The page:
It was Game 1 of the 2013 World Series, and pitcher Jon Lester and the Boston Red Sox were cruising to a decisive win.
“Jon Lester has pitched a gem here tonight,” Fox play-by-play announcer Joe Buck told the audience, before handing the broadcast over to Ken Rosenthal, who was standing near the Red Sox dugout.
Rosenthal started to talk about Lester’s recovery from non-Hodgkin's lymphoma several years ago, and his work now raising money and supporting children with cancer.
“Lester has done great work with his NVRQT (shorthand for “never quit”) and the Pediatric Cancer Research Foundation, greeting children with cancer at ballparks around the country,” Rosenthal said. “Lester recently tweeted a message to 6-year-old Zein Youssef, wishing him luck as he started a round of chemotherapy treatments.”
Fox then showed this tweet.
Nearly 3,000 miles away, at Children’s Hospital Los Angeles, Zein and his father, Tamer, had spent the early part of the evening watching the game. But Zein and his dad missed the shout-out by Rosenthal, because Zein was with doctors.
But then, the phone in Tamer’s pocket started to vibrate with emails and texts with the news – Zein was just on national TV.
Zein’s mom, Radwa, and his 5-year-old sister Malak, had just gotten home and had turned on the TV to watch the game. When the broadcasters started to talk about Zein, she couldn’t believe it was happening. She rewound the segment over and over to make sure she wasn’t seeing things.
“My phone exploded with texts, we got messages on our Facebook page – I didn’t sleep until 2 the next morning,” Radwa said.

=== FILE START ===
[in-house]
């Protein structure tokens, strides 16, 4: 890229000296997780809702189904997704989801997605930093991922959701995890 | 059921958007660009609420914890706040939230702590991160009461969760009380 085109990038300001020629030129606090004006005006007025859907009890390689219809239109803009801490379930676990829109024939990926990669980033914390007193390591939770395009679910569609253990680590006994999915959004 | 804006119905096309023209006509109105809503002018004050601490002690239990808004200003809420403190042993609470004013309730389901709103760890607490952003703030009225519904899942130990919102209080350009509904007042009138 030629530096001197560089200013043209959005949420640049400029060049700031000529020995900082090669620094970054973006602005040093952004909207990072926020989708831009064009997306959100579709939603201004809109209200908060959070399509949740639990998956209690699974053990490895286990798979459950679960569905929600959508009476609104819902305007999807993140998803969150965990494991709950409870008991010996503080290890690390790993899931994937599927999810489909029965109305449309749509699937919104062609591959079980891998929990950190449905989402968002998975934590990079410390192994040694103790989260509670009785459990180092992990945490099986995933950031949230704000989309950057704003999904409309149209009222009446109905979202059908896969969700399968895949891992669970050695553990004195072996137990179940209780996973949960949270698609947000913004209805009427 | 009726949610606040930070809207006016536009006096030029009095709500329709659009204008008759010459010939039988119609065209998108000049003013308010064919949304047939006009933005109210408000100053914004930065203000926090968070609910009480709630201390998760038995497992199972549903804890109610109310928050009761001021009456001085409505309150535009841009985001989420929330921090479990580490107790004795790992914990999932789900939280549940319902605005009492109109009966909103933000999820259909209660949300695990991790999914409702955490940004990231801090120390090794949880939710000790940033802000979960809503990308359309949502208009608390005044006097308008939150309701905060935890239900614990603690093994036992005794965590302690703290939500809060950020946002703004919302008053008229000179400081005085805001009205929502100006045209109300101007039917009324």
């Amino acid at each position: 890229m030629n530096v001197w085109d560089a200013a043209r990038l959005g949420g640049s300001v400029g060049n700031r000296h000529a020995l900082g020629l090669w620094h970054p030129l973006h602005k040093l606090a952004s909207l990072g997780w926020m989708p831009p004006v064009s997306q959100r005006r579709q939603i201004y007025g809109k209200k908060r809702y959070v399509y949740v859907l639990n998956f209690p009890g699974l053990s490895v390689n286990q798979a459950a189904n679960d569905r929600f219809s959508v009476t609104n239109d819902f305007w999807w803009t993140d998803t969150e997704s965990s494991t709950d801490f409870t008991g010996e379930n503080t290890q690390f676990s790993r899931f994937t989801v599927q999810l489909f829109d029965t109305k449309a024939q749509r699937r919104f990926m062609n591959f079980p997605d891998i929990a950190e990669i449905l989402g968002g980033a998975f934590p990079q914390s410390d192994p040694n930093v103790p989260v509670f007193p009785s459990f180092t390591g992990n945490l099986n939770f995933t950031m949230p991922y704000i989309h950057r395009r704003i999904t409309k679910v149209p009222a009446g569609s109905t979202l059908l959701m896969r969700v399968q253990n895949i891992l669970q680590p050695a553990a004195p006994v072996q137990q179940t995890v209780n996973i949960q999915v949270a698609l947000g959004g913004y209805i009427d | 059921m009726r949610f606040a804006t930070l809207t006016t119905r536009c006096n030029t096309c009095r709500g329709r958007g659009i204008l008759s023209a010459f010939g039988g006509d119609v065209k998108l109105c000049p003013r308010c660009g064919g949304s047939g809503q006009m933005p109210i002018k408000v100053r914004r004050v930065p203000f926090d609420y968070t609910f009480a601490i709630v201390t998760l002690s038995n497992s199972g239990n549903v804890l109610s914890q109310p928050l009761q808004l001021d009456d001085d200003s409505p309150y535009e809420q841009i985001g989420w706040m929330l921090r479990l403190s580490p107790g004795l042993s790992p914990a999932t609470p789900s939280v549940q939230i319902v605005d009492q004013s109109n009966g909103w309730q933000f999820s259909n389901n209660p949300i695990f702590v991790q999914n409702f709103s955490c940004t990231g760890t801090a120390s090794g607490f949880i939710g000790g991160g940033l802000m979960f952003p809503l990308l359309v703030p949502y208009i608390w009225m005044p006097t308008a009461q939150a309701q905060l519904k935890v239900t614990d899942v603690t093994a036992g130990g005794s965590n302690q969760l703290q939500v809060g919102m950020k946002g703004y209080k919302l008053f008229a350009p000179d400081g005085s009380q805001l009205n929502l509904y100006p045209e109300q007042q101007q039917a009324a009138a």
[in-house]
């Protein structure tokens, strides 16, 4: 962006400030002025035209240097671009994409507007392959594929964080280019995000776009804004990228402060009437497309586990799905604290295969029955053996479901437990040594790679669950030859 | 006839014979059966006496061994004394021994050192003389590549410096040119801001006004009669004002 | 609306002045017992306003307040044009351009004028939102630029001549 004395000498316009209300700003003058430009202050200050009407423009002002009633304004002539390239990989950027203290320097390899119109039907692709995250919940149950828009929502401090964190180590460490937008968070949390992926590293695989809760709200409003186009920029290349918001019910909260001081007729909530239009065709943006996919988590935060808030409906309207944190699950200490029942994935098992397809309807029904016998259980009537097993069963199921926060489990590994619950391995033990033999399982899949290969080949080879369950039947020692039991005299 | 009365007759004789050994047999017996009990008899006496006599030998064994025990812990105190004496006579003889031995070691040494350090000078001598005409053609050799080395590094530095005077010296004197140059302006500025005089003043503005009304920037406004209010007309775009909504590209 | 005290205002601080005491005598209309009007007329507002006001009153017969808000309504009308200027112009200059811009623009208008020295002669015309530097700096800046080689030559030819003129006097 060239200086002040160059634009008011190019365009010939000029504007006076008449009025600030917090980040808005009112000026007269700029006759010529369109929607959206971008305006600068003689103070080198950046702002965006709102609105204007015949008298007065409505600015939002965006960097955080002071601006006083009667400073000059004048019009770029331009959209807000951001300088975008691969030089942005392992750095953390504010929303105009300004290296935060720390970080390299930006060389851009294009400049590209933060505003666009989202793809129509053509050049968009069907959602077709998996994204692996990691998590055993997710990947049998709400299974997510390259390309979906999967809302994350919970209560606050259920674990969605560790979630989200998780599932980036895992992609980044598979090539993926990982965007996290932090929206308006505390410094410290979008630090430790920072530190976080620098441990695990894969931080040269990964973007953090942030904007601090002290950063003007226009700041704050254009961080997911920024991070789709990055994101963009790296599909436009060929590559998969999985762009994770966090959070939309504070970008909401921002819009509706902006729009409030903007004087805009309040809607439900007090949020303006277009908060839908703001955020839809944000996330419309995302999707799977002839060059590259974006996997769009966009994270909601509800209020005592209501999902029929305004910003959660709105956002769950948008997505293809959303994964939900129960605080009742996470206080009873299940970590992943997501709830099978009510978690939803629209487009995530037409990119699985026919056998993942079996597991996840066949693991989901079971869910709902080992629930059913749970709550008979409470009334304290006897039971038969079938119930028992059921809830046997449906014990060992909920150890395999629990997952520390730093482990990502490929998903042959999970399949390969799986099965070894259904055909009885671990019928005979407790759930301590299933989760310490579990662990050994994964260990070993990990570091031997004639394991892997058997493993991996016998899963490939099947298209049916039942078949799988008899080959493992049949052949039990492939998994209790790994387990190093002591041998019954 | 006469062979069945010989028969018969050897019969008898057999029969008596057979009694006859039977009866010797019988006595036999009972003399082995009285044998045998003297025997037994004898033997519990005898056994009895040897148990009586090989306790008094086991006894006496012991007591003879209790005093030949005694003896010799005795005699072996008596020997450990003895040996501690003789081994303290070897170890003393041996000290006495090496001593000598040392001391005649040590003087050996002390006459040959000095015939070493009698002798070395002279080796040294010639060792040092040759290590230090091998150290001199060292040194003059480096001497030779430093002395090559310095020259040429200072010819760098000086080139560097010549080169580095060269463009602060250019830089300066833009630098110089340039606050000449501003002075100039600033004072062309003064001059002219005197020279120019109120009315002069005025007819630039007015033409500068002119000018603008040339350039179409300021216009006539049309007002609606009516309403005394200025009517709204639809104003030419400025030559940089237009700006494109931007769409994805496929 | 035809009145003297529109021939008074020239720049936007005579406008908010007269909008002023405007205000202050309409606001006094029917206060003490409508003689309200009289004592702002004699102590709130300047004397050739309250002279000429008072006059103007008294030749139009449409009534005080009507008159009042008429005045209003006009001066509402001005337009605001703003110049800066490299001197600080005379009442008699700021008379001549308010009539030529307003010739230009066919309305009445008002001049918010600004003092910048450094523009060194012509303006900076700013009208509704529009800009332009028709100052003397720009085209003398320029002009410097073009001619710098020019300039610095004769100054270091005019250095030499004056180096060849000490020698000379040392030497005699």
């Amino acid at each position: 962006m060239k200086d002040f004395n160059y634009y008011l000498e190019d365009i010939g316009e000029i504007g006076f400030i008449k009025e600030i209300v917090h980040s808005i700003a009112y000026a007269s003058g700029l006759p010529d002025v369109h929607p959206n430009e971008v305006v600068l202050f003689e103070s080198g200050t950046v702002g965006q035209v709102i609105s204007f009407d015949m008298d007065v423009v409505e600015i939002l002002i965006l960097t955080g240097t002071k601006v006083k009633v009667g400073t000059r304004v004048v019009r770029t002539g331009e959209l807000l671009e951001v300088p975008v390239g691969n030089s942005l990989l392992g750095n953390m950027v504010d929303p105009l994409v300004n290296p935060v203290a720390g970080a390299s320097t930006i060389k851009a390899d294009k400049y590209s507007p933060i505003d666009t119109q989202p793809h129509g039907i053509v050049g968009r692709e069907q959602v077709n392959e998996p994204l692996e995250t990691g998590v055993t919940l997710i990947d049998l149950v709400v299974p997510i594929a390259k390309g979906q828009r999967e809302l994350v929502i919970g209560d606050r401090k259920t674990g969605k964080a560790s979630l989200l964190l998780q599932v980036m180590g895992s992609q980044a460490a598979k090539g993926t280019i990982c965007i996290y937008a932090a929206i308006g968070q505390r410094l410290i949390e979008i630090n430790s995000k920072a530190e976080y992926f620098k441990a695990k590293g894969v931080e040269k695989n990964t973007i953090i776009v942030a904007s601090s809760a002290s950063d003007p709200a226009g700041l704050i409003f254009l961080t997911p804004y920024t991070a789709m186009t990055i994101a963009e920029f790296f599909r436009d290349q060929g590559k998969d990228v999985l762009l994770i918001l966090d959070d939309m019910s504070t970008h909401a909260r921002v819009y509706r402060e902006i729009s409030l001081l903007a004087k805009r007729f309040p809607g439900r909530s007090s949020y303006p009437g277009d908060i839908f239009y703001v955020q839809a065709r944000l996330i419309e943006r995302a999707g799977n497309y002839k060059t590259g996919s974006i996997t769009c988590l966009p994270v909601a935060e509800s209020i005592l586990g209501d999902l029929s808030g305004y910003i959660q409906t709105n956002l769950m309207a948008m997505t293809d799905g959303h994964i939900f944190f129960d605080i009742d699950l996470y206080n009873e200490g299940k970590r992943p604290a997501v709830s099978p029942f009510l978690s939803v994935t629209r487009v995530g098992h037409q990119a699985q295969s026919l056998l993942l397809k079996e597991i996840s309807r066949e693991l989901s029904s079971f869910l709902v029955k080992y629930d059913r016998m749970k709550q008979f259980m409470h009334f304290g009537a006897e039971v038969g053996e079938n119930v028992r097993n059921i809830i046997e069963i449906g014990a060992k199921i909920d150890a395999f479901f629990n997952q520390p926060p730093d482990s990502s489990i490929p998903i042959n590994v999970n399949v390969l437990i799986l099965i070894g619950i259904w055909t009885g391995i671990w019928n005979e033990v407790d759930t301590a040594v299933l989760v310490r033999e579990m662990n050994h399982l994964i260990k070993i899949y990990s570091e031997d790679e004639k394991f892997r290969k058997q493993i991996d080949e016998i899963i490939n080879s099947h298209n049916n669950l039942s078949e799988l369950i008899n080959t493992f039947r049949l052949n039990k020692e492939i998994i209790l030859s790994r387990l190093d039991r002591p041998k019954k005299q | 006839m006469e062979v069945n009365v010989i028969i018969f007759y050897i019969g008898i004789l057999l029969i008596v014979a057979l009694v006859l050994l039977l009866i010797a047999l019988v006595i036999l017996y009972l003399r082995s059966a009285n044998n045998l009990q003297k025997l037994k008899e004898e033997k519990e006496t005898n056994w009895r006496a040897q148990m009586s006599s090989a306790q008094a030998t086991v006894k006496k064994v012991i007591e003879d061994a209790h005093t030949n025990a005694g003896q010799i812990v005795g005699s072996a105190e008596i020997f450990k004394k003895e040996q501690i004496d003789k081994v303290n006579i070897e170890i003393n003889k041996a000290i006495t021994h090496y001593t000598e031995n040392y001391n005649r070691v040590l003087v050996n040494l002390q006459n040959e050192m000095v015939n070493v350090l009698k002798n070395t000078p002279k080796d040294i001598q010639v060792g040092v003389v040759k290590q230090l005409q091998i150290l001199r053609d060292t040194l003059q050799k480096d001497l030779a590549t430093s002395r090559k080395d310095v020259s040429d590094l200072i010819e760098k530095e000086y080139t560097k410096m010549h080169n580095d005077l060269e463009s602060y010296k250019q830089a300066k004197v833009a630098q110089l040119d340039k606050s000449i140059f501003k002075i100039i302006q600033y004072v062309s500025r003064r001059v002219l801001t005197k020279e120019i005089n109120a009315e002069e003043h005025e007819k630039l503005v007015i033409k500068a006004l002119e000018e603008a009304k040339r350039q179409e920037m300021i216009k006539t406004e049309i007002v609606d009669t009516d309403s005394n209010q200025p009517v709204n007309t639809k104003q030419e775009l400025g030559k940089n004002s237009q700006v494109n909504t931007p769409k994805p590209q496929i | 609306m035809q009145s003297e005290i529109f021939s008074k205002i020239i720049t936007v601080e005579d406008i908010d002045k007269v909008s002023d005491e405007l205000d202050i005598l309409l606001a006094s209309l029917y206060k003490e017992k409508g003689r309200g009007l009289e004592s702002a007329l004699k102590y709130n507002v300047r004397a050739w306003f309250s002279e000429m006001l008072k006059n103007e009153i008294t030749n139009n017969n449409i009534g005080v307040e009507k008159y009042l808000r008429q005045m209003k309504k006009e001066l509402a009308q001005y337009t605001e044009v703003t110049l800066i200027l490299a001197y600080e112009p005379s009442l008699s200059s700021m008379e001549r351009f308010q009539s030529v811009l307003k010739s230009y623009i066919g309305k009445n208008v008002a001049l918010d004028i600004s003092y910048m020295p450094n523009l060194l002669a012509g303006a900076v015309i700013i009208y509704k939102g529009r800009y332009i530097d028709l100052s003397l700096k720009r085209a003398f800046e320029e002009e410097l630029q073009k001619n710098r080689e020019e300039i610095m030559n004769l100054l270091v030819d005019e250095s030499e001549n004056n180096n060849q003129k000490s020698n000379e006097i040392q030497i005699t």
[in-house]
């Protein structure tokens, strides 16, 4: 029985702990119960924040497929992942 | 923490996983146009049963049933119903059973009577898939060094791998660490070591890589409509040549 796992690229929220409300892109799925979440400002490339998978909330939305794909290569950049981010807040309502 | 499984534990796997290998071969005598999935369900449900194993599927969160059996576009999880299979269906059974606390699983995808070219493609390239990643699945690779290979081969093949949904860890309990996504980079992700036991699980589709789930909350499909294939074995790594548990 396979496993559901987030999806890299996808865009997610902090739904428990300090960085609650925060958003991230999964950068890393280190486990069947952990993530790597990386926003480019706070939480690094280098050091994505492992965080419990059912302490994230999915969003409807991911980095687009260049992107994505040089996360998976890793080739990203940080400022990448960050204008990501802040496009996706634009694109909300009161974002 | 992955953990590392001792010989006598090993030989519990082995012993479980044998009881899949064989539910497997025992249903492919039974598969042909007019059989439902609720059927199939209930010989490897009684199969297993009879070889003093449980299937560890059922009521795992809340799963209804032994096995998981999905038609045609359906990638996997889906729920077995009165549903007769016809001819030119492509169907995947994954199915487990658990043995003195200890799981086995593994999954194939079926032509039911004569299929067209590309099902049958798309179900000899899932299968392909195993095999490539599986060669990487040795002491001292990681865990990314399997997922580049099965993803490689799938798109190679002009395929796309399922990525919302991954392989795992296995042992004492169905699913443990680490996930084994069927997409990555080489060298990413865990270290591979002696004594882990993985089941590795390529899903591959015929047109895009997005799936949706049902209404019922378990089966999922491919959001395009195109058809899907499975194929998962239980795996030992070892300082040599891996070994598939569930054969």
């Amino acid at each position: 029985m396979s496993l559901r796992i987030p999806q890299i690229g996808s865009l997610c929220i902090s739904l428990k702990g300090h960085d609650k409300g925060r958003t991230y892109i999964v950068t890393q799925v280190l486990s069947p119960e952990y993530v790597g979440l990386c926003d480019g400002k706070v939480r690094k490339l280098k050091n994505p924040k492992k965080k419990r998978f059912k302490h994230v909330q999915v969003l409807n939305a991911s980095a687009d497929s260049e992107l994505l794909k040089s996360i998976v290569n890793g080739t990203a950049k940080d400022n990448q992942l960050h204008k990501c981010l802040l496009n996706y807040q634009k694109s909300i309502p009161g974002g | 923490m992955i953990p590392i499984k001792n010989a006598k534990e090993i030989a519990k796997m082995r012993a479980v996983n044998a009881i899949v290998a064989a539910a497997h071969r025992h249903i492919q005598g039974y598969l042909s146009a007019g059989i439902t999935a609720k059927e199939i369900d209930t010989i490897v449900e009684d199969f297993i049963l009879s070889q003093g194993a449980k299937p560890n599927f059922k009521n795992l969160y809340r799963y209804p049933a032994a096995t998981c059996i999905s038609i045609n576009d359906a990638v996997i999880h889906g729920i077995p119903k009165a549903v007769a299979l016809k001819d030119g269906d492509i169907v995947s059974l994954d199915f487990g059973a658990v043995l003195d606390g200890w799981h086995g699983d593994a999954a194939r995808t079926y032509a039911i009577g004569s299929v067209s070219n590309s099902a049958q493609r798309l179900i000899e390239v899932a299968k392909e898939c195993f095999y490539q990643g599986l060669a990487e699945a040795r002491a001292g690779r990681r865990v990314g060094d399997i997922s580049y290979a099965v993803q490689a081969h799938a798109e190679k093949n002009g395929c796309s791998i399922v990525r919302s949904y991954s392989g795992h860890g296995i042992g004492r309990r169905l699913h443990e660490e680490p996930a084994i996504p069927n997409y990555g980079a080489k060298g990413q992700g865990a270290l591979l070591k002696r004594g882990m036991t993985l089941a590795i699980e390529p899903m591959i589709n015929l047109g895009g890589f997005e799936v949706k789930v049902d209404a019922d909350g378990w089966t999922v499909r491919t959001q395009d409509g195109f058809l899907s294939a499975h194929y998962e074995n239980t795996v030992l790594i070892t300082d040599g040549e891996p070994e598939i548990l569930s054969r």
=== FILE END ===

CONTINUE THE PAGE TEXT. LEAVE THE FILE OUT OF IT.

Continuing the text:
Jerri Wilson, the Pediatric Cancer Research Foundation’s executive director, who had grown close to the Youssef family over the last year and was often asked by Lester how Zein was doing, was watching the Sox game with friends. When Rosenthal started to speak, Wilson was overcome with emotion. Immediately, a torrent of texts and calls hit her phone.
The relationship between the southpaw and the young Angels fan began with a meeting at Dodger Stadium earlier this summer, when the PCRF set up a meeting that was captured by a Fox News Channel camera.
When the two met at Dodger Stadium, Zein asked Lester if cancer was “hard.”
“Was it hard?” Lester said. “Yeah, it was hard. But you know, I think it helps you later. Once it’s over, nothing else holds you down. Is it hard for you?”
Zein could only nod.
Zein and Lester fist-bumped. The boy then gave Lester a blue wristband that Lester wore the rest of the weekend.
In turn, Zein signed Lester’s glove. It was the glove that Lester carried with him the rest of the “Boston Strong” season – all the way to the Red Sox’ World Series win.
Since that meeting over the summer and the World Series shout-out, Zein has been undergoing extremely intensive cancer treatment. Zein’s father says Lester’s outreach, and help from the foundation, has kept his son going.
“It motivates him,” Tamer Youssef said. “It’s a good reminder that he can do it too. We use examples like Jon to motivate Zein and tell him that he has the supersonic powers so that he can do it.”
"This has been a very positive influence for Zein, because it shows him that others have been through it too."
Zein’s mother, Radwa, adds, “this has been a very positive influence for Zein, because it shows him that others have been through it too.”
The support from PCRF and an entire online community has also kept the family going as they start 2014 facing many more months of treatment. The family has started their own foundation to help other children and families with cancer issues, and there is a “Zeinvolution” Facebook page.
Besides his memorable meeting with Zein, Lester met with hundreds of young baseball fans and their families who are dealing with cancer this past summer at ballparks across the country. The foundation, meanwhile, just celebrated raising $30 million in the last 30 years on behalf of cancer research and families that need support.
But the real story for what it’s like for the those patients is playing out on a daily basis for the Youseff family and millions of others who are taking advantage of the outside support from Jon Lester and the PCRF to help them get through their day-to-day lives with the ultimate goal of a cure.
Don Fair, a coordinating producer for Fox News’ Los Angeles bureau, will celebrate in February his 10th year being cancer-free after a bout with non-Hodgkin's lymphoma.